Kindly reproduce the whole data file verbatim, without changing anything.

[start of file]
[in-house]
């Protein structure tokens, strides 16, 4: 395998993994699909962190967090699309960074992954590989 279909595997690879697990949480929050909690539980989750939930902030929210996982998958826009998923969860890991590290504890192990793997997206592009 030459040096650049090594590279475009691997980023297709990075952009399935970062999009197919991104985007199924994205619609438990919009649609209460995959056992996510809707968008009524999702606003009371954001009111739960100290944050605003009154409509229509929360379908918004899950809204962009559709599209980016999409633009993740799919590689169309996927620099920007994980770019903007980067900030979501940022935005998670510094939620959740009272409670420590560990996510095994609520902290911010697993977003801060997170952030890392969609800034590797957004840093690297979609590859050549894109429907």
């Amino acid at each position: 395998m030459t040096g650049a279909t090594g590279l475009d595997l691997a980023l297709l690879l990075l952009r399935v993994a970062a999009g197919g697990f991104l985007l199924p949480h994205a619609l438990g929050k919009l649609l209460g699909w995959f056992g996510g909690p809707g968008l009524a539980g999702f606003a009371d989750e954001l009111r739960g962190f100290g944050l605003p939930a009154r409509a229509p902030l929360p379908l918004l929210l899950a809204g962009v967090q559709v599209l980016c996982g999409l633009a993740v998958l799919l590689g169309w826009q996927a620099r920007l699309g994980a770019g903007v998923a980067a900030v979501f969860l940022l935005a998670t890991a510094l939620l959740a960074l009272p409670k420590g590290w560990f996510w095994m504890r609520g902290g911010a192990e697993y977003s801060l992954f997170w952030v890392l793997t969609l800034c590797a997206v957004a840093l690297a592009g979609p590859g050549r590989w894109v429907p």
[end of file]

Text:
[in-house]
């Protein structure tokens, strides 16, 4: 395998993994699909962190967090699309960074992954590989 279909595997690879697990949480929050909690539980989750939930902030929210996982998958826009998923969860890991590290504890192990793997997206592009 030459040096650049090594590279475009691997980023297709990075952009399935970062999009197919991104985007199924994205619609438990919009649609209460995959056992996510809707968008009524999702606003009371954001009111739960100290944050605003009154409509229509929360379908918004899950809204962009559709599209980016999409633009993740799919590689169309996927620099920007994980770019903007980067900030979501940022935005998670510094939620959740009272409670420590560990996510095994609520902290911010697993977003801060997170952030890392969609800034590797957004840093690297979609590859050549894109429907």
């Amino acid at each position: 395998m030459t040096g650049a279909t090594g590279l475009d595997l691997a980023l297709l690879l990075l952009r399935v993994a970062a999009g197919g697990f991104l985007l199924p949480h994205a619609l438990g929050k919009l649609l209460g699909w995959f056992g996510g909690p809707g968008l009524a539980g999702f606003a009371d989750e954001l009111r739960g962190f100290g944050l605003p939930a009154r409509a229509p902030l929360p379908l918004l929210l899950a809204g962009v967090q559709v599209l980016c996982g999409l633009a993740v998958l799919l590689g169309w826009q996927a620099r920007l699309g994980a770019g903007v998923a980067a900030v979501f969860l940022l935005a998670t890991a510094l939620l959740a960074l009272p409670k420590g590290w560990f996510w095994m504890r609520g902290g911010a192990e697993y977003s801060l992954f997170w952030v890392l793997t969609l800034c590797a997206v957004a840093l690297a592009g979609p590859g050549r590989w894109v429907p």